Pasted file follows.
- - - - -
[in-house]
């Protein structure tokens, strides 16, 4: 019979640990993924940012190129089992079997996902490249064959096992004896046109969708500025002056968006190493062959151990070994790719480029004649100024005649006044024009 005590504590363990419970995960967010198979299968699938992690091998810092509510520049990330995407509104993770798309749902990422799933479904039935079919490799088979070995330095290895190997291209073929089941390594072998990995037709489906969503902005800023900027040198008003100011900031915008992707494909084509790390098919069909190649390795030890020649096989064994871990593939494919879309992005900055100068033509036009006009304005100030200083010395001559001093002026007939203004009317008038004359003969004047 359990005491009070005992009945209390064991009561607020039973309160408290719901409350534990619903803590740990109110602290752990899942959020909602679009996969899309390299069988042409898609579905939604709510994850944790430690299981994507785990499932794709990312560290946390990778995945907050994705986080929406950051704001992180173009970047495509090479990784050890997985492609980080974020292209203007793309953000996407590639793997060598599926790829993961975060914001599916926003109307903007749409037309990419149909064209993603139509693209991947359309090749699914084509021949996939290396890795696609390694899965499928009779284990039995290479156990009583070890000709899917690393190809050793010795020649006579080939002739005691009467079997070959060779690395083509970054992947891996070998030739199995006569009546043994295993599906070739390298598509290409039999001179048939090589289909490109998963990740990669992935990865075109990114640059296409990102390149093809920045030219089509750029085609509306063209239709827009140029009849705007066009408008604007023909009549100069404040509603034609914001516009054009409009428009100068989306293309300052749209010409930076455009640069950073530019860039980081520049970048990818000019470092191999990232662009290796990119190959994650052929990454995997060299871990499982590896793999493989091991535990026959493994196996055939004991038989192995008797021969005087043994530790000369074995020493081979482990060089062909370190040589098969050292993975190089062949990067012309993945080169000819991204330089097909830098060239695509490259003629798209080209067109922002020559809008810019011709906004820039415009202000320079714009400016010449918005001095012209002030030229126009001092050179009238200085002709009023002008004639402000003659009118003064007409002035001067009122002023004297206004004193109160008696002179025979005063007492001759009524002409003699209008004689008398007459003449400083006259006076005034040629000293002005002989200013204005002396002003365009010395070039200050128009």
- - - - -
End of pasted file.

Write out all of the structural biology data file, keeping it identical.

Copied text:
[in-house]
């Protein structure tokens, strides 16, 4: 019979640990993924940012190129089992079997996902490249064959096992004896046109969708500025002056968006190493062959151990070994790719480029004649100024005649006044024009 005590504590363990419970995960967010198979299968699938992690091998810092509510520049990330995407509104993770798309749902990422799933479904039935079919490799088979070995330095290895190997291209073929089941390594072998990995037709489906969503902005800023900027040198008003100011900031915008992707494909084509790390098919069909190649390795030890020649096989064994871990593939494919879309992005900055100068033509036009006009304005100030200083010395001559001093002026007939203004009317008038004359003969004047 359990005491009070005992009945209390064991009561607020039973309160408290719901409350534990619903803590740990109110602290752990899942959020909602679009996969899309390299069988042409898609579905939604709510994850944790430690299981994507785990499932794709990312560290946390990778995945907050994705986080929406950051704001992180173009970047495509090479990784050890997985492609980080974020292209203007793309953000996407590639793997060598599926790829993961975060914001599916926003109307903007749409037309990419149909064209993603139509693209991947359309090749699914084509021949996939290396890795696609390694899965499928009779284990039995290479156990009583070890000709899917690393190809050793010795020649006579080939002739005691009467079997070959060779690395083509970054992947891996070998030739199995006569009546043994295993599906070739390298598509290409039999001179048939090589289909490109998963990740990669992935990865075109990114640059296409990102390149093809920045030219089509750029085609509306063209239709827009140029009849705007066009408008604007023909009549100069404040509603034609914001516009054009409009428009100068989306293309300052749209010409930076455009640069950073530019860039980081520049970048990818000019470092191999990232662009290796990119190959994650052929990454995997060299871990499982590896793999493989091991535990026959493994196996055939004991038989192995008797021969005087043994530790000369074995020493081979482990060089062909370190040589098969050292993975190089062949990067012309993945080169000819991204330089097909830098060239695509490259003629798209080209067109922002020559809008810019011709906004820039415009202000320079714009400016010449918005001095012209002030030229126009001092050179009238200085002709009023002008004639402000003659009118003064007409002035001067009122002023004297206004004193109160008696002179025979005063007492001759009524002409003699209008004689008398007459003449400083006259006076005034040629000293002005002989200013204005002396002003365009010395070039200050128009």